One of the best things about living near DC is the access to some amazing places without having to drive for two days, like you do if you want to escape Texas. On the east coast the states are so close together that you can easily visit four of them in a single day (or more, if you don’t, you know, actually stop to SEE them.)
Since it was the weekend, I decided it was high time I played tourist. We’ve been here since October, and while I’ve seen plenty of grocery stores and, of course, Rockville Town Square, I haven’t seen much of anything else. Hubby had to be in Tyson’s Corner on Saturday so I went with him, dropped him off at his event, and went on a photo safari in Old Town Alexandria.
If you’ve never been, I hope you get a chance to walk up and down King Street. It has that old time feel of a place steeped in history. The street is lined with shops and restaurants (you will not go hungry anywhere near this street), and it gently slopes down to the water of the Potomac. I get the feeling that when it’s warmer, it’s packed with tourists. As it was, there were plenty of people around and I heard at least five languages I didn’t recognize. I snapped pictures of everything that caught my eye, and then saw this sign:
How can you not go inside after a sign like that? It made me laugh, and I needed a break, so I ventured in.
Behind the counter stood a barrista with a beautiful smile and so much happiness it beamed off of her and onto me. I smiled back, taking in the beautiful tattoo on her shoulder and the calm nature-child like demeanor she exuded. To me, she seemed surrounded by an almost visible aura. It was a combination of the tattoo, her outfit, the surroundings, the way she did her hair, and her attitude. The heavenly smell of coffee beans didn’t hurt.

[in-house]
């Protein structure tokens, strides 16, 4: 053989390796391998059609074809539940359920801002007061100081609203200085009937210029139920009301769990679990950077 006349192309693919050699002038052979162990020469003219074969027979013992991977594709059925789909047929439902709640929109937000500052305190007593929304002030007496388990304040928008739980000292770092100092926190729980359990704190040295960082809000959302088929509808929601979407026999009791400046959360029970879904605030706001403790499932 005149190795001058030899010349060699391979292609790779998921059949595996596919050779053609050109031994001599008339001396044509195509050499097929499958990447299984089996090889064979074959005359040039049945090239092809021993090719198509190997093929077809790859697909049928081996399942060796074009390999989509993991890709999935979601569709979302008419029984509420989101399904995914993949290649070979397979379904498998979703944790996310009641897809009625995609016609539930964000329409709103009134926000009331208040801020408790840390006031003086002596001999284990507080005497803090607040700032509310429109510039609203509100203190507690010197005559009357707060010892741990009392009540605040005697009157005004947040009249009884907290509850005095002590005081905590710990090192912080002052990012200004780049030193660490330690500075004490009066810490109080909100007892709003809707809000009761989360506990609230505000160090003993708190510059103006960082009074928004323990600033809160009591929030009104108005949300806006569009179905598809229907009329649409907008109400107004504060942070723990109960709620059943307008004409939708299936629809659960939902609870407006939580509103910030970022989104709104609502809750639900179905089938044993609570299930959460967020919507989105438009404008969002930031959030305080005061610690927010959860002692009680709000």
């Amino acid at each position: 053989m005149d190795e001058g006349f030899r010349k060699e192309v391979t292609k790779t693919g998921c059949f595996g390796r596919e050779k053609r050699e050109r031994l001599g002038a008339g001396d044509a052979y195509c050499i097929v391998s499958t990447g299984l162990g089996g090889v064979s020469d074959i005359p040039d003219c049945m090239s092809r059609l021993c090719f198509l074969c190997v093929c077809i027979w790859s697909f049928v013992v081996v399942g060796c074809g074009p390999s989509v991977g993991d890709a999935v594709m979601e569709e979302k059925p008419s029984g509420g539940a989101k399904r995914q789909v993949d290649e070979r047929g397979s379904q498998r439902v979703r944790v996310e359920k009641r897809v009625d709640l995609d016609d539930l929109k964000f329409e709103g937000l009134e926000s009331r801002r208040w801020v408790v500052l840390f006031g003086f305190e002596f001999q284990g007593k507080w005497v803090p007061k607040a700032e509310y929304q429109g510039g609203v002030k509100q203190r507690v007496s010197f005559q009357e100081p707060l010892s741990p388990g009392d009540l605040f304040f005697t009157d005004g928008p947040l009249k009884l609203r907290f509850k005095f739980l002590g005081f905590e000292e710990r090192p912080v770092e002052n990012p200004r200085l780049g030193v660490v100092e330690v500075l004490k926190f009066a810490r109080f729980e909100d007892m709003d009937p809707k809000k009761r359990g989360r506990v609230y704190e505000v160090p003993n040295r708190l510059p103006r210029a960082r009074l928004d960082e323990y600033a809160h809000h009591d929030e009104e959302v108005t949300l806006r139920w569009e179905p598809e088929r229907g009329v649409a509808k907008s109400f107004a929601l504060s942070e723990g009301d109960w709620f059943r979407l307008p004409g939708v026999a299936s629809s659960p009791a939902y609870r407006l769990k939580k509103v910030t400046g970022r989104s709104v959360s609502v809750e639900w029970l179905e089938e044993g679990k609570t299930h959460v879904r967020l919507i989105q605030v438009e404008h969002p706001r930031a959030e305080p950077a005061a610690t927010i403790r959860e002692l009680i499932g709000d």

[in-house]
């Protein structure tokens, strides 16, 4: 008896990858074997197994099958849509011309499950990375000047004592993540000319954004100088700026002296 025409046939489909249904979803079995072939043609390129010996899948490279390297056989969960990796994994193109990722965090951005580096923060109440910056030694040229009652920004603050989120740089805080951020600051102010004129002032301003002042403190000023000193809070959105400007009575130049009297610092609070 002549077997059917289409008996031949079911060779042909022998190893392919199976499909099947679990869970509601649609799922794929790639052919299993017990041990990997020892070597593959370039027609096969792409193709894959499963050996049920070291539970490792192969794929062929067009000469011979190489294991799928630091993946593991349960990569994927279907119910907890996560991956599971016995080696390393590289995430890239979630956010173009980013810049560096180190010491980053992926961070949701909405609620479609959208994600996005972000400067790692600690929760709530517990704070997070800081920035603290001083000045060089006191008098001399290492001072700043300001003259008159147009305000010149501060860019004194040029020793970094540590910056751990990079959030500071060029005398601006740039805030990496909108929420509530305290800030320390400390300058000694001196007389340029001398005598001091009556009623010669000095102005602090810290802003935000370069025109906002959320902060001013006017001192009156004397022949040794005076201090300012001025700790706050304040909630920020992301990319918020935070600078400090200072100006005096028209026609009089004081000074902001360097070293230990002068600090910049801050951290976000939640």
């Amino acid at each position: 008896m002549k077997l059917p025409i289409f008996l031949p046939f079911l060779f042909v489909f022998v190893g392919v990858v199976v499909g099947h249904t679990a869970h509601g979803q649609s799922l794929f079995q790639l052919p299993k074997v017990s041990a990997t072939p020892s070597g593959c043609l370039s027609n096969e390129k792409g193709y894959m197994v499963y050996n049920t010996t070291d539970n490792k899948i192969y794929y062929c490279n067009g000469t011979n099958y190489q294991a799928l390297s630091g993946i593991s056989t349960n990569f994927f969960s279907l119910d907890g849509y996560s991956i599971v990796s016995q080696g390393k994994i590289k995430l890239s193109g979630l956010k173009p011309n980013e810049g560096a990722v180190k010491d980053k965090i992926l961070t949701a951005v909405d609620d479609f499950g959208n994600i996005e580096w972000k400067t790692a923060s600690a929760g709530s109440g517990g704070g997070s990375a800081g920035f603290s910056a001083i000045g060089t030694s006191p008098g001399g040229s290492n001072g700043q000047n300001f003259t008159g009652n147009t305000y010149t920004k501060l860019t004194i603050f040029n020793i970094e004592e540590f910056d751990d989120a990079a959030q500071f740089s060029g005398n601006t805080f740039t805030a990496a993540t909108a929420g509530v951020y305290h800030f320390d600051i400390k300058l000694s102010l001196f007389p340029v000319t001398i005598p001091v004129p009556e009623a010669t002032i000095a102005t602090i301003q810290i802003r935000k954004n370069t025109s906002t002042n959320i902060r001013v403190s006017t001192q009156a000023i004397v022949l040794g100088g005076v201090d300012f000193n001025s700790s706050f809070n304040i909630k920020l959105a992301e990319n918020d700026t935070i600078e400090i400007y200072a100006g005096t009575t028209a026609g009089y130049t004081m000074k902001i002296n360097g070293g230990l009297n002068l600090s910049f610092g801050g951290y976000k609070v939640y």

In my head, the words “can I take your picture” rolled around, but I’m not one for approaching strangers with that sort of thing and I thought it might sound like I was a stalker or perhaps a pervert there to entice her with promises of fame and fortune in the modeling world (as if I could deliver any of those things) if she’d only follow me down a dark alley. I probably watch too much crime tv.
At any rate, she asked me for my order and I was instantly tongue tied. My heart, it seemed, didn’t care what my brain thought and the words that came out had nothing to do with mocha latte. Instead I said “that tattoo is amazingly beautiful on you.” She beamed at me and gushed about the artist who’d done it, and how happy she was with it, and if I was interested exactly where to locate him. I shook my head and told her I hadn’t been that brave yet, because I couldn’t figure out exactly what image I wanted to spend the rest of my life with. She nodded, wisdom there in her eyes, and told me yes, it’s an important decision and I should wait until I knew for sure.
At this point, my heart shoved words out of my mouth again. “Would it sound creepy if I asked to take your picture?”
I even winced as I said them. I felt so shy, but I also knew that standing there in front of me was a muse and if I didn’t take the picture I’d lose her forever. You just don’t walk away from a muse, not when you’re a writer. Something about her that day told me I needed her. So I blurted the words out despite my better judgment about stalker-ish-ness.
She smiled, and said “not at all” and then turned so I could get a good shot of her shoulder and that amazing tattoo.
I only took one picture, but I’m so glad I did. There’s just something about her that sparks story ideas in me that I can’t let go. When inspiration comes up and smacks me in the face and offers me coffee, I try to stand up and take note.
I thanked her, then she told me she loves photography too, and suggested that I go check out the cobblestone alleys. I hadn’t even heard of them, so she gave me directions, and the mocha latte. I sat in that little coffee shop and simply soaked in the moment. When I left, she waved and called out: “Make sure you go see that alley. It’s magical.”